The sunlight speaks. And its voice is a bird.
It glitters half-guessed, half seen, half heard
Above the flower bed. Over the lawn…
A flashing dip and it is gone.
And all it lends to the eye is this –
A sunbeam giving the air a kiss.
~ ~ ~
11 thoughts on “Still Saturday: a Sunbeam’s Kiss”
What a delightful little poem and photos. I’ve had one buzzing by my head occasionally but have yet to catch one on camera.
They buzz about here and seem to like the clematis trellis where I’ve hung their nectar feeder. Most are glossy rufous or green, but this one was fuzzy and smaller… came and sat on the hanging basket just beyond my window. I wondered if perhaps he was a young one.
Beautiful photo. Your hummingbirds seems so much nicer than ours. I was out on the deck and the little lady dive bombed toward me. Scared the heck out of me, I gotta say. Little lady–ha!
Ours aren’t ‘ladylike’ either. In fact, they’re quite aggressive. A couple days ago I was fixing a clematis stem that had slipped away from the trellis on which their feeder sits, and one dive bombed me, too… so close he either touched the hair on top of my head, or the breeze he created moved my hair as he flew past! They buzz around us when we’ve taken the feeder down to refill, but on those occasions they only seem to be hovering and impatiently waiting for us to finish.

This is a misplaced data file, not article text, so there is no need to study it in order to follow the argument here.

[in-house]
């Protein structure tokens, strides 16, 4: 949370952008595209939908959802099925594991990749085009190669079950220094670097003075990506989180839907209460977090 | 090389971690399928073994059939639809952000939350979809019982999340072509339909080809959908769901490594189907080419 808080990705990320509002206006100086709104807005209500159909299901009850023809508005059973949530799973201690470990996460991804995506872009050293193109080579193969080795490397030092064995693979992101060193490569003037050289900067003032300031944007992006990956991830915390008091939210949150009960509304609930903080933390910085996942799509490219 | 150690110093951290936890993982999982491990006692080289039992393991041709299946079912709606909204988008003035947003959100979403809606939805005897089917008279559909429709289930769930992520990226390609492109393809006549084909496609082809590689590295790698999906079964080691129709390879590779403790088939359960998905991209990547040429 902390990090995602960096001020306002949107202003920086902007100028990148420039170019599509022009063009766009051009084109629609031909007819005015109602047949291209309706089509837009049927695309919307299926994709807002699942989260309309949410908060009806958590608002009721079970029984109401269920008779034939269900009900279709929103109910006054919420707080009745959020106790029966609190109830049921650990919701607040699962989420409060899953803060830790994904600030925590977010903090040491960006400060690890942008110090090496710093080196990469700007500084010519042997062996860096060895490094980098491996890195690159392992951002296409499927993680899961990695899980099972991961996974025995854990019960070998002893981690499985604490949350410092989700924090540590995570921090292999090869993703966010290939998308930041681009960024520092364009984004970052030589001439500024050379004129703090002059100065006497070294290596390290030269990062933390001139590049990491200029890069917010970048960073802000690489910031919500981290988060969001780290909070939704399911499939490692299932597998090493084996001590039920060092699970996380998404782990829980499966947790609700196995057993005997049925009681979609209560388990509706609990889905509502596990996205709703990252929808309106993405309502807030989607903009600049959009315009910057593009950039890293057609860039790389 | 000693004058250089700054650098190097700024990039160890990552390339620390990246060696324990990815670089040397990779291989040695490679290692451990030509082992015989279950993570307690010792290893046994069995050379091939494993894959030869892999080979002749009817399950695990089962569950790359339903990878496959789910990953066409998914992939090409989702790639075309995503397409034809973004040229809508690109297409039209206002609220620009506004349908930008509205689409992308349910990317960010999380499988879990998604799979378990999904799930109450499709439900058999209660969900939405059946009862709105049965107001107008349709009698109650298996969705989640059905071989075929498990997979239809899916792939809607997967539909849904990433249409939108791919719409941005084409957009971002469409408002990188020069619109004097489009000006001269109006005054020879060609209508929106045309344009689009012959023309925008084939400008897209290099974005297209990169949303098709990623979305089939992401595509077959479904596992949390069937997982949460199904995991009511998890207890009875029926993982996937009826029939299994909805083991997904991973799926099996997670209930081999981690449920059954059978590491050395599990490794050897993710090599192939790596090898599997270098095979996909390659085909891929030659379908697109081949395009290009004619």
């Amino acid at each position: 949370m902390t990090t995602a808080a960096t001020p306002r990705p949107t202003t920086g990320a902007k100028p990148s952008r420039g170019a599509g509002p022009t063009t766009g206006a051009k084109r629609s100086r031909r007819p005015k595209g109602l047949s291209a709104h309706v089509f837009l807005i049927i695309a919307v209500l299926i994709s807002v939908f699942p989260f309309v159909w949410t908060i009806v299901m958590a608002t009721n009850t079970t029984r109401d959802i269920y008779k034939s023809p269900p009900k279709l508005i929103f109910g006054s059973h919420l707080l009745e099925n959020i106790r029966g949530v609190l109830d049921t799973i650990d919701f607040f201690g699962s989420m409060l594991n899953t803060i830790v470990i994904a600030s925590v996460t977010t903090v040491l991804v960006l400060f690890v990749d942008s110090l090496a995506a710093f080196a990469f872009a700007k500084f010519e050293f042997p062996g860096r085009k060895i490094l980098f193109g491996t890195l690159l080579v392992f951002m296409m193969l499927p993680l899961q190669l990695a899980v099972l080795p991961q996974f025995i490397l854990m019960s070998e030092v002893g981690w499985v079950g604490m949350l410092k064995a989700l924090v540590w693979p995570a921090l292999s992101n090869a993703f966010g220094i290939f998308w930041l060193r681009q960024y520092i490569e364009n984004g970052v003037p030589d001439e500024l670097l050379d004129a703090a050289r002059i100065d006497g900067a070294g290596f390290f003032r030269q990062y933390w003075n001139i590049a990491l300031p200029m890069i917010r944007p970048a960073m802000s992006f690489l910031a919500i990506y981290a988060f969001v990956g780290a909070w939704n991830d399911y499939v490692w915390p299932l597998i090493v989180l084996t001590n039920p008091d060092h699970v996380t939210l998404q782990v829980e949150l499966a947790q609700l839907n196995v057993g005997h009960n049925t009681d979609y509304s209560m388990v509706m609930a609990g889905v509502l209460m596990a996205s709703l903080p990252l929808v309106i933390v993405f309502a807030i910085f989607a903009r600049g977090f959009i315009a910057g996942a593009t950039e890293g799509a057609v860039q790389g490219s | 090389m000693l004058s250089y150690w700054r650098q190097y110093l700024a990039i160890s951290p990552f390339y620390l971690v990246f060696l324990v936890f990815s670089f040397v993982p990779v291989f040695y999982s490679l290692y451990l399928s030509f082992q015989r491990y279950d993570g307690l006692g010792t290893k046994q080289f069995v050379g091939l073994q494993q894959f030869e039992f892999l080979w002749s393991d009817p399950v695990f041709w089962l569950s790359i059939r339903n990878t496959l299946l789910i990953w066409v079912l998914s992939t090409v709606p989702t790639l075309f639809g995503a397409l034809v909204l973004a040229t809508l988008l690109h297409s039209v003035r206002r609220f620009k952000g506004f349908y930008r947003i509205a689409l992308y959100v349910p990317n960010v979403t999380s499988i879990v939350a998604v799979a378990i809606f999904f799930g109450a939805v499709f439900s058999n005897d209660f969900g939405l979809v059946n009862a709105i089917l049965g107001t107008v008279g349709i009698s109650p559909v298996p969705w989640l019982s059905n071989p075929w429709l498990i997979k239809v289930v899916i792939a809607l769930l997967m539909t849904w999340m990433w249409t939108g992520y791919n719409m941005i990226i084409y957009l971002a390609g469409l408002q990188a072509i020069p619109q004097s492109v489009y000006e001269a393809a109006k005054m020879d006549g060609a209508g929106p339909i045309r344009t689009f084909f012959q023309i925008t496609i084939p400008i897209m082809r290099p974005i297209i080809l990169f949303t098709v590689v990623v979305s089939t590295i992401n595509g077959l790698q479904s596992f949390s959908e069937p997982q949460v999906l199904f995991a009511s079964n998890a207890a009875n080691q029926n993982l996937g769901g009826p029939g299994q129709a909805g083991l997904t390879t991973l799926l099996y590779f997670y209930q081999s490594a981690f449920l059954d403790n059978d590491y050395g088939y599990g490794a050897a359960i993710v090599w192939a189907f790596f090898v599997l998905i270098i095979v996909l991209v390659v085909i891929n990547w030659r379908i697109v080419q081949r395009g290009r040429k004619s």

We so rarely have hummingbirds here, but I love to watch them. I see them at Susie’s… as she said she has seen them. They move faster than I possibly ever can! What a treat to see them flittering around. Thanks.
They certainly do move fast. I’ve read they average 20-30 mph, and can reach up to 60 mph on a dive.
I have ruby throats and a green one–the female? This one is sweet. And the poem. Delightful.
Canada has four different species of hummingbirds. We only seem to have the Rufous ones around here. Both your male and female Ruby throats would have emerald green backs. The male has the ruby throat and grey flanks, while the female has white breast and throat.
Beautiful poem, Carol. Blessings to you…
Thanks, Sharon and Carol Ann. They’re fascinating birds to watch.